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Brick Breakdown: LEGO Forest Animals

by admin on July 13, 2014

in Building Techniques

(Written by William)

In this Brick Breakdown series I review official LEGO sets, from the perspective of looking at interesting building techniques we can all learn from. Today we will be looking at the #31019 LEGO Creator Forest Animals. You can also check out the previously discussed LEGO techniques found in official LEGO sets at the end of this article. 🙂

#31019 LEGO Creator Forest Animals Review

Out of all the various lines LEGO currently produces, LEGO Creator is the one that captures the original ideas found in the earliest LEGO sets by using mostly basic LEGO elements, and by providing instructions for several alternate models to use the same parts in various ways. Although the #31019 Creator Forest Animals set provides several alternate builds, for this article we’ll stick with the main Monkey, Banana, and Toucan build when discussing techniques. This configuration uses the most pieces, and also features some interesting construction techniques. So put your hiking boots on, we’re heading for the forest.

LEGO BASIC CONSTRACTION

If you have had the chance to build with a wide variety of LEGO sets, you know that within the LEGO system there are different building forms. The most popular of these is referred to as LEGO System, which is all about bricks and studs. Another popular building system is LEGO Technic with lots of pins, gears, and special bricks with holes on the sides to create detailed and realistic vehicles and machines. The method we are looking at today is called LEGO Constraction. Constraction is a combination of “Constructible” and “Action Figure”. This system of building borrows both from LEGO System and LEGO Technic, but also contains ball-joints, flexible elements, and shell-coverings. LEGO Bionicle was the first to delve into this form of building, and since then the building method infiltrated into other LEGO themes as well.

If you are interested in going full throttle into LEGO Constraction building, then picking up a LEGO Hero Factory set is a great way to start. However, if you feel more comfortable with LEGO System, and just want to dip a toe in to LEGO Constraction techniques, the LEGO Creator Forest Animals will work great for you. You will get a chance to work with ball-joints and other joint connectors in the neck, shoulder and hips area, but the rest of the set is strictly LEGO System. So all in all this set gives you a glimpse into the most basic method of creating an action figure, while staying within the system that you are probably more familiar with.

LEGO VERTICAL CLIP SUSPENSION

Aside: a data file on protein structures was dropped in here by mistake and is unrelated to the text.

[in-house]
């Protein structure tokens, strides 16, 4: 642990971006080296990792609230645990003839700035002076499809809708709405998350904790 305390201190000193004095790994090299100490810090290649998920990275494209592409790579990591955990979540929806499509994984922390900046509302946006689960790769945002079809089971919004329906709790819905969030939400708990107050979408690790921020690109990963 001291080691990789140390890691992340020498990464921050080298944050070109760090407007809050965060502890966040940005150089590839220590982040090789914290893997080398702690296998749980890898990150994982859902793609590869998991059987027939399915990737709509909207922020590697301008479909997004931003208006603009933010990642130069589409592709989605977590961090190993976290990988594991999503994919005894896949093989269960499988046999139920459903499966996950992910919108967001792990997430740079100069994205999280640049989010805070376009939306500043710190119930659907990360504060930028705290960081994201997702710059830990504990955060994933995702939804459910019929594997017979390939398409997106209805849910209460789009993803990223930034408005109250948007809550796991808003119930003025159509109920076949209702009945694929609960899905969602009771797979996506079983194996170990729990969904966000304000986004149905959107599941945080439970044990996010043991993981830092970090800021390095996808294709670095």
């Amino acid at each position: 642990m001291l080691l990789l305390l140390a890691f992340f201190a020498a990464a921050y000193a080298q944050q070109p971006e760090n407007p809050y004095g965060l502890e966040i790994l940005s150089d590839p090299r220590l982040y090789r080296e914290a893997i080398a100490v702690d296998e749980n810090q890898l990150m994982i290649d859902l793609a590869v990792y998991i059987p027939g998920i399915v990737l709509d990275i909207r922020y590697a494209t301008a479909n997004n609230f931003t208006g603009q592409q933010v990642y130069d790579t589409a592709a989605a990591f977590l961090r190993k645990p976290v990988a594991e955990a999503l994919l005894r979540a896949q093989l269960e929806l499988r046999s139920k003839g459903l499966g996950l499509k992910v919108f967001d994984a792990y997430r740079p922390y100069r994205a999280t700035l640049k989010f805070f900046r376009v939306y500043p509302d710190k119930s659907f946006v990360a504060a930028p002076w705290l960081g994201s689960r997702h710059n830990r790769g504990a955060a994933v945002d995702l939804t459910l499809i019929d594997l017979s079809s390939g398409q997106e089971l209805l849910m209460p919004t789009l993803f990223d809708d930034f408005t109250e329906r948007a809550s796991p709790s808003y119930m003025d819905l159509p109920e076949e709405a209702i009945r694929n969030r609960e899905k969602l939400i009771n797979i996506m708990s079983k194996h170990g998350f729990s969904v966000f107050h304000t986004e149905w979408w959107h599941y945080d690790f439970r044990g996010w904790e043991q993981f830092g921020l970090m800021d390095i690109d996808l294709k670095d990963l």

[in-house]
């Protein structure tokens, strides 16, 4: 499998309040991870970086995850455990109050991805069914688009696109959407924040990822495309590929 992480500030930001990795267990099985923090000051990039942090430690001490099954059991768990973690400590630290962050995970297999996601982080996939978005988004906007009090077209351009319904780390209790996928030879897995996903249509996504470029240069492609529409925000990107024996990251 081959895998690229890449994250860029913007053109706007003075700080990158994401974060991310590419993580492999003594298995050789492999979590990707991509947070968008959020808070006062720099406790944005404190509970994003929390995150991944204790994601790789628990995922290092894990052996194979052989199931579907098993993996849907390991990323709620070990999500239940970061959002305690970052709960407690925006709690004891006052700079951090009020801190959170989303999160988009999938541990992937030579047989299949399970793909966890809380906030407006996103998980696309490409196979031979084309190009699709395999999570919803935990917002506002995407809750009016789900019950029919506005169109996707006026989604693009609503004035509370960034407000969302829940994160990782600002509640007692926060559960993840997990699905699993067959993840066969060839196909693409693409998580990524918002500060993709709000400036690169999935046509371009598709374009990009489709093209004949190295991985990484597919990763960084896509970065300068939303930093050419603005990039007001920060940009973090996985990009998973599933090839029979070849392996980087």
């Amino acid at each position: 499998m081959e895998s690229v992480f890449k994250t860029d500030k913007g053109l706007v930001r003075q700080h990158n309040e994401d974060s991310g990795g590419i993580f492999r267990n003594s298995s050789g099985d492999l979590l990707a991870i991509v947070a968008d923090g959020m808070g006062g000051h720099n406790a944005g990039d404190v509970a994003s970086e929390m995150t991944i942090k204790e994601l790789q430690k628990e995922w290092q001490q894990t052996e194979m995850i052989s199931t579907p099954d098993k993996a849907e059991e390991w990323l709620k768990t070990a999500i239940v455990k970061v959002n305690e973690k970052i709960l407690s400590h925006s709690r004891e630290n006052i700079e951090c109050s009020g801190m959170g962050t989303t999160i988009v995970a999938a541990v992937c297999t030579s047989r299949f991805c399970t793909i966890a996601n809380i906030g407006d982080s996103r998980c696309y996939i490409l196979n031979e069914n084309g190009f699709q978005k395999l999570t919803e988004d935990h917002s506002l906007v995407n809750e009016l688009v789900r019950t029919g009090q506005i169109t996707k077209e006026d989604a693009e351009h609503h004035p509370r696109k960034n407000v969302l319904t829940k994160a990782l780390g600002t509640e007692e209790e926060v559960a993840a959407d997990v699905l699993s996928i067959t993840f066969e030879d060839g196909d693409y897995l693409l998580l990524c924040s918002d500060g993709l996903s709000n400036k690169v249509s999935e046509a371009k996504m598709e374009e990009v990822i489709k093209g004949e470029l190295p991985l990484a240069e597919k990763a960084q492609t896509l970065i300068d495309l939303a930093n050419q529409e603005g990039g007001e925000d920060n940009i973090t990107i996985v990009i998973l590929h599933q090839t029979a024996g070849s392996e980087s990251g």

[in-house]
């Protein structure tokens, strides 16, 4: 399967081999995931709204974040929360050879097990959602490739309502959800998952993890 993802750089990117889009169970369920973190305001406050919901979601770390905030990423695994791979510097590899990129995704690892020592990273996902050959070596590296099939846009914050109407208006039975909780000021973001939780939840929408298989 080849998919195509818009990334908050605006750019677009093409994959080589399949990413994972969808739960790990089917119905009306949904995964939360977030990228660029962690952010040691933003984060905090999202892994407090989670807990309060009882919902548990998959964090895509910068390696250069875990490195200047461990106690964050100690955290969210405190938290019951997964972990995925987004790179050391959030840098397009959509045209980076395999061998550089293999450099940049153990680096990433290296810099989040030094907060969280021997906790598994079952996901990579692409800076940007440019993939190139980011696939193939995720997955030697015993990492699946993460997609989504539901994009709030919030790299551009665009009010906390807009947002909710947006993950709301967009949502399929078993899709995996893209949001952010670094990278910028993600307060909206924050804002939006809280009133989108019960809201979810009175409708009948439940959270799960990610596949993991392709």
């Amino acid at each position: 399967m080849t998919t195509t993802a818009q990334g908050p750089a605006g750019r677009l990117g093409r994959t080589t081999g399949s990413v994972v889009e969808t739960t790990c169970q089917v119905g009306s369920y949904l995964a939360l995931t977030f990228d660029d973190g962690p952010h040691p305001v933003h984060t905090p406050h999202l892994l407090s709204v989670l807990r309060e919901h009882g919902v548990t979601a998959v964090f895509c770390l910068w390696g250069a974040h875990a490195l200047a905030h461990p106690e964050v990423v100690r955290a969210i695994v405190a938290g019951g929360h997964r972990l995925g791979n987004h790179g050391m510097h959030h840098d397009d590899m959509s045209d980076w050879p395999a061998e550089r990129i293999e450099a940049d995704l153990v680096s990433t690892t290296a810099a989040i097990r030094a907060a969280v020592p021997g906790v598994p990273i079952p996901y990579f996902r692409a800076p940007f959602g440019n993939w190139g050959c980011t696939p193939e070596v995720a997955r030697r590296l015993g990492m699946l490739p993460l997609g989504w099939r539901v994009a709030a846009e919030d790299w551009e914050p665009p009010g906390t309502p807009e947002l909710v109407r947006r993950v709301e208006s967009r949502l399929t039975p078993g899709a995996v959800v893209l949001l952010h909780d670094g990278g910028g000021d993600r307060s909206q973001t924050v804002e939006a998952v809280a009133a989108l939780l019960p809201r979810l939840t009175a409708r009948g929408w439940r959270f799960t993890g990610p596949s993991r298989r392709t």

This is a technique that surprised me when I first saw it. To enable the monkey’s head to connect with the pin coming off the body, it needed to have a piece mounted vertically. To do this, LEGO designers looked at using a modified 2×2 brick, for which they needed to create a vertical hole in the head. Since the brick was 2 studs wide, that’s how wide the hole had to be. As for front to back, the brick was only 3 plates thick, but there are 2 studs to every 5 plates of thickness, so they needed to add something to create the extra thickness. In this case a tile on top and plates on the bottom.

#31019 LEGO Creator Forest Animals

However LEGO designers still needed to connect the contraption to the head. So instead of regular plates, for one of the plates they used a modified plate with a bar off one side. When turned vertically the bar acts as a handle off the top. All that was left to do was to put a plate with two clips on one side of the hole, and the whole build could be clipped in and mounted vertically. It is hard to explain how brilliant this assembly is, but when you put the set together pay special attention this section as it uses a rather unique way to have vertical alignment.

APPLYING WHAT YOU LEARN

LEGO Constraction has definitely come a long way since LEGO Bionicle was first introduced, and it is nice to see it included more and more in regular LEGO System building. Whenever you need to include joints in your own LEGO creations, Contstraction is the way to go. Also, LEGO recently introduced small ball-joints with the LEGO Legends of Chima sets and LEGO Mixels that LEGO System builders may feel less intimidated by. The vertical mounting done in this set does not in any way represent the only method in which you can mount something vertically. Rather it represents a unique usage of clips to accomplish this need in fairly tight constraints. Often the size of the piece you want to mount will determine which method to utilize in any given situation.

Shop LEGO Creator

What do you think? How do you like LEGO Creator sets? Do you prefer them over licensed or more specialized sets? Have you attempted to build animals and other creatures from regular LEGO elements? Did you find it challenging? Feel free to share your own experiences, tips or ask questions in the comment section below! 😉

And you might also like to check out the other reviews in this series:

{ 2 comments… read them below or add one }

Peter November 8, 2014 at 7:08 AM

Nice article. Didn’t Slizers come before Bionicle, though?

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admin November 8, 2014 at 12:41 PM

Hm… good question. William will have to answer that one for ya. 😉

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